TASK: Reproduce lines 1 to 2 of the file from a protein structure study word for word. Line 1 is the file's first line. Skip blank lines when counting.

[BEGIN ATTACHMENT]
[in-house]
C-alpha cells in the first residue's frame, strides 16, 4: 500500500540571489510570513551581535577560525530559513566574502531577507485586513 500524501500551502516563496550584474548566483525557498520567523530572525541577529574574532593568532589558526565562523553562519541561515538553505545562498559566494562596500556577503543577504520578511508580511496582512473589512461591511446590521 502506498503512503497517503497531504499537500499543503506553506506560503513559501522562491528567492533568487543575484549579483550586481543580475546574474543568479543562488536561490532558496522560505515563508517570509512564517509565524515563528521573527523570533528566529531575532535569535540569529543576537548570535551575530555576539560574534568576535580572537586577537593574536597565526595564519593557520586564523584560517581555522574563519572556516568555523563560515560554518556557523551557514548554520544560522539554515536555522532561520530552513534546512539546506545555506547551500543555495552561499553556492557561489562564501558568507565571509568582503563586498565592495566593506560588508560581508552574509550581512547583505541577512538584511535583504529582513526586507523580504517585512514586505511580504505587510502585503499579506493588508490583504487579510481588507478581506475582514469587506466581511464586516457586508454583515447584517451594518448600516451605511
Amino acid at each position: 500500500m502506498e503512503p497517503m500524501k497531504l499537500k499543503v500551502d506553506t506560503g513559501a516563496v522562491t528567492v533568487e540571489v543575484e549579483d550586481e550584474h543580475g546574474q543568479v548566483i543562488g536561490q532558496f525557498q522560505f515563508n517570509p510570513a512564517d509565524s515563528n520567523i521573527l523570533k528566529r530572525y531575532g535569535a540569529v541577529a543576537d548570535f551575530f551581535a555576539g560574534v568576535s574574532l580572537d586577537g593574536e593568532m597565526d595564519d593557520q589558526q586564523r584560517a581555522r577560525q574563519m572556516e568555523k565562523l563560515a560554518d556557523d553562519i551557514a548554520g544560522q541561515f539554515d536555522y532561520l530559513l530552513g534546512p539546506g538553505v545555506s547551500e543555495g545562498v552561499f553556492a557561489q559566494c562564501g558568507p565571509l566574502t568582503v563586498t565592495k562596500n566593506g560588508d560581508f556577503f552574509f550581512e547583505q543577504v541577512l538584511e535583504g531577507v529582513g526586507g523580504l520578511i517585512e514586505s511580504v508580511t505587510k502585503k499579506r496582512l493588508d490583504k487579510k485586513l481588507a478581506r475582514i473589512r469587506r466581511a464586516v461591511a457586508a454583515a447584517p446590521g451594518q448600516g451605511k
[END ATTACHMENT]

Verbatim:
[in-house]
C-alpha cells in the first residue's frame, strides 16, 4: 500500500540571489510570513551581535577560525530559513566574502531577507485586513 500524501500551502516563496550584474548566483525557498520567523530572525541577529574574532593568532589558526565562523553562519541561515538553505545562498559566494562596500556577503543577504520578511508580511496582512473589512461591511446590521 502506498503512503497517503497531504499537500499543503506553506506560503513559501522562491528567492533568487543575484549579483550586481543580475546574474543568479543562488536561490532558496522560505515563508517570509512564517509565524515563528521573527523570533528566529531575532535569535540569529543576537548570535551575530555576539560574534568576535580572537586577537593574536597565526595564519593557520586564523584560517581555522574563519572556516568555523563560515560554518556557523551557514548554520544560522539554515536555522532561520530552513534546512539546506545555506547551500543555495552561499553556492557561489562564501558568507565571509568582503563586498565592495566593506560588508560581508552574509550581512547583505541577512538584511535583504529582513526586507523580504517585512514586505511580504505587510502585503499579506493588508490583504487579510481588507478581506475582514469587506466581511464586516457586508454583515447584517451594518448600516451605511